NOTE: Since its publication, I’ve come across other connections to Eridanus and the ancient peoples of Iran while researching the history of Iran. The ancient Indo-Iranian/Avestan goddess, Aredvi Sura Anahita, “Lady of the Waters” is the patron deity of what would become Eridu in pre-Babylonian Persia and thusly, of the constellation Eridanus. Wikipedia: According to H. Lommel, the proper name of the divinity in Indo-Iranian times was Sarasvatī, which also means “she who possesses waters”. In Sanskrit, the name आर्द्रावी शूरा अनाहिता (Ārdrāvī Śūrā Anāhitā) means “of the waters, mighty, and immaculate”. Like the Vedic Sarasvatī, Goddess of Rivers, Anāhitā nurtures crops and herds; and she is hailed both as a divinity and as the mythical river which she personifies, “as great in bigness as all these waters which flow forth upon the earth (Yasht 5.3), and which seems to me a direct analogy to the heavenly river now known as Eridanus: “The large river, known afar, that is as large as the whole of the waters that run along the earth; that runs powerfully from the height Hukairya down to the sea Vouru-Kasha.” Hukairya, the legendary mountain has given its name to two prominent physical features of the world: In Middle PersianHarā Bərəzaitī came to be identified with HarborzModern Persian Alborz, a range in northern Iran, which parallels the southern edge of the Caspian Sea; and Mount Elbrus in the Caucasus range, near the border of Russia and Georgia, as well as a number of other high mountains throughout the Iranian Plateau. From this mountain flows the rivers to join as Vourukasha. According to the Vendidad, Ahura Mazda sent the clean waters of Vourukasha down to the earth in order to cleanse the world and sent the water back to the heavenly sea Puitika. This phenomenon was later interpreted as the coming and going of the tide. At the centre of Vourukasha was located the Harvisptokhm or “tree of all seeds” which contain the seeds of all plants in the world. There is a bird Sinamru, also known as the Simurgh or Huma, on the tree, which causes the bough to break and seeds to sprinkle all around when the bird self-immolates. The word was lent to Armenian as siramarg (սիրամարգ) “peacock”, the patron animal of Sarasvati. It is notable that the constellation Pavo is in the southern hemisphere, below Eridanus; although, this is more than likely a coincidence.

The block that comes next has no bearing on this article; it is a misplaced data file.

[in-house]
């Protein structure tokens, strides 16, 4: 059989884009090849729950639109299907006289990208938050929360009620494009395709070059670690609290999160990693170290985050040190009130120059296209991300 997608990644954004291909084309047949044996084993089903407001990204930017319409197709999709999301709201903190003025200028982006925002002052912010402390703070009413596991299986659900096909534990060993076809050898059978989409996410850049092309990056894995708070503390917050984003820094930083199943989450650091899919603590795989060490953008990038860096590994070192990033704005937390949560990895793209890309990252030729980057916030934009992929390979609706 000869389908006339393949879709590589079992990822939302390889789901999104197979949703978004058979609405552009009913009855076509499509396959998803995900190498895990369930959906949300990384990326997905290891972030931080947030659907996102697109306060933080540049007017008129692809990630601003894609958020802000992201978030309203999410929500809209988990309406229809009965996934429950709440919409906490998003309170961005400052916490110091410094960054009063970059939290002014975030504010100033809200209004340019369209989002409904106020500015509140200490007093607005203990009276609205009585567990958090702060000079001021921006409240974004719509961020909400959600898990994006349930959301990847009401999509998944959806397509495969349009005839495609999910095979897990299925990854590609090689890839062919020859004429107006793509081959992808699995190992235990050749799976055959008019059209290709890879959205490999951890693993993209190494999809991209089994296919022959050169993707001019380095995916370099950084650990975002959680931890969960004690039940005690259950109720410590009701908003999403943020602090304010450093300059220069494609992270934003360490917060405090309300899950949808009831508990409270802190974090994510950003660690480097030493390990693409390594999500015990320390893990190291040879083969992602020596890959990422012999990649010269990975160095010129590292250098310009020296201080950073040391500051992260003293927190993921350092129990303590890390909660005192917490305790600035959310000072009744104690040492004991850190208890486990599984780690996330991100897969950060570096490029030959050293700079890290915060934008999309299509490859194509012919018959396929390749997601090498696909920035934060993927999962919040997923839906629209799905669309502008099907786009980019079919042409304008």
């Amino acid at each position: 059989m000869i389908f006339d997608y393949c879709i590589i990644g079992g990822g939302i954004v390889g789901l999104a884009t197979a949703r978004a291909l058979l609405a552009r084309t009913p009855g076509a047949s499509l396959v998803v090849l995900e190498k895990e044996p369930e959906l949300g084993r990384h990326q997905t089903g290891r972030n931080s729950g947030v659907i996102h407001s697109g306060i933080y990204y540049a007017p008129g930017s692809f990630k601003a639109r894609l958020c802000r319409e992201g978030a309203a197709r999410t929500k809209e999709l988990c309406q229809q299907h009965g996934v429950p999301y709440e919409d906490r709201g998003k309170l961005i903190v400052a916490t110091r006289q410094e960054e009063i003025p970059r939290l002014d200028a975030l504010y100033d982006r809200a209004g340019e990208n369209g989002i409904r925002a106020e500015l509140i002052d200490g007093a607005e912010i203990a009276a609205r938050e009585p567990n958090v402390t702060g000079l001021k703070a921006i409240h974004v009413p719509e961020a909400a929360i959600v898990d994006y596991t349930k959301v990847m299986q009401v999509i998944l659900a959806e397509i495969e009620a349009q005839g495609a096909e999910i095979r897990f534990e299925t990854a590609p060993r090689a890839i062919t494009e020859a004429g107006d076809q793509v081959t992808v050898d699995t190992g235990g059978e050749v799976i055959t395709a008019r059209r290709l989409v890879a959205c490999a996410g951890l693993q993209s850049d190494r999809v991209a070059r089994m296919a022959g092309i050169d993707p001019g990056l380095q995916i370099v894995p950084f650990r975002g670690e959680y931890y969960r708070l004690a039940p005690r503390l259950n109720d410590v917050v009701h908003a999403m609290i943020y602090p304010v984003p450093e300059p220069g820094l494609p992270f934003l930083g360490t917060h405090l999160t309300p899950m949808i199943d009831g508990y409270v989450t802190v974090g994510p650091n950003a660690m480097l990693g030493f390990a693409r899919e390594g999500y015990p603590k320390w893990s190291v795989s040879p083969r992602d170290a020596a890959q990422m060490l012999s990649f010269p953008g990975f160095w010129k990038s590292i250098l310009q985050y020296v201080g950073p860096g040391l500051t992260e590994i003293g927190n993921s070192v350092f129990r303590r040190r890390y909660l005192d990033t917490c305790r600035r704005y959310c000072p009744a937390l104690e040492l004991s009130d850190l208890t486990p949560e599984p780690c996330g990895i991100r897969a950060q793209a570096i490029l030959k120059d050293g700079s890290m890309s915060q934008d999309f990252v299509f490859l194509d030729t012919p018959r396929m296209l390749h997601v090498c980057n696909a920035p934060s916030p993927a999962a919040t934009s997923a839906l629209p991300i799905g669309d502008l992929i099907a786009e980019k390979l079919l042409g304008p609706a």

Here, Eridanus is both a mythical river and the sixth largest constellation. Notable stars in Eridanus include Achernar, from the Arabic for “end of the river”, one of the brightest stars in the night sky; Cursa, a white giant that marks the footrest of Orion; Acamar, a binary star that marked the end of Eridanus during the time of Ptolemy; and Epsilon Eridani, one of the nearest stars visible to the naked eye that also hosts a confirmed exoplanet. Eridanus is the home of the CMB Cold Spot, also known as the Eridanus Supervoid or the “Endless land” in the poem, and is the largest void ever discovered; the Eridanus Group of galaxies; and the Witch Head Nebula, a reflection nebula lit up by the lucent glow of Rigel in the adjacent constellation of Orion. Here is my poem:

WORLD BENEATH WORLDS

Meet me in the world beneath worlds,

where the unspoken dances

of the living and unliving

mingle into the place of dreams

and write verses of their own.

Into the Endless Land of wind and fury,

where connections entwine at nightfall

as the City grows and stretches,

and yet, the twines cannot ever be broken.

Let us meet there,

between the severed streams,

the unsunned beams of delight.

An allegory, yet powerful,

ever inscribed within each Being.

And when we do meet,

hand in hand,

desert skin cracked and thirsting;

may our waters join together

and finally release, each form upon form,

to grow this garden

with eyes closed to the world.

NGC 1487. NASA, ESA

REFERENCES:

Eridanus

https://www.constellation-guide.com/constellation-list/eridanus-constellation/

IPS Pages of Stars

https://www.ips-planetarium.org/page/pagesofstars

NGC 1487

https://www.nasa.gov/image-feature/goddard/2016/hubble-views-merging-galaxies-in-eridanus

Leave a Reply

Fill in your details below or click an icon to log in:

WordPress.com Logo

You are commenting using your WordPress.com account. Log Out /  Change )

Twitter picture

You are commenting using your Twitter account. Log Out /  Change )

Facebook photo

You are commenting using your Facebook account. Log Out /  Change )

Connecting to %s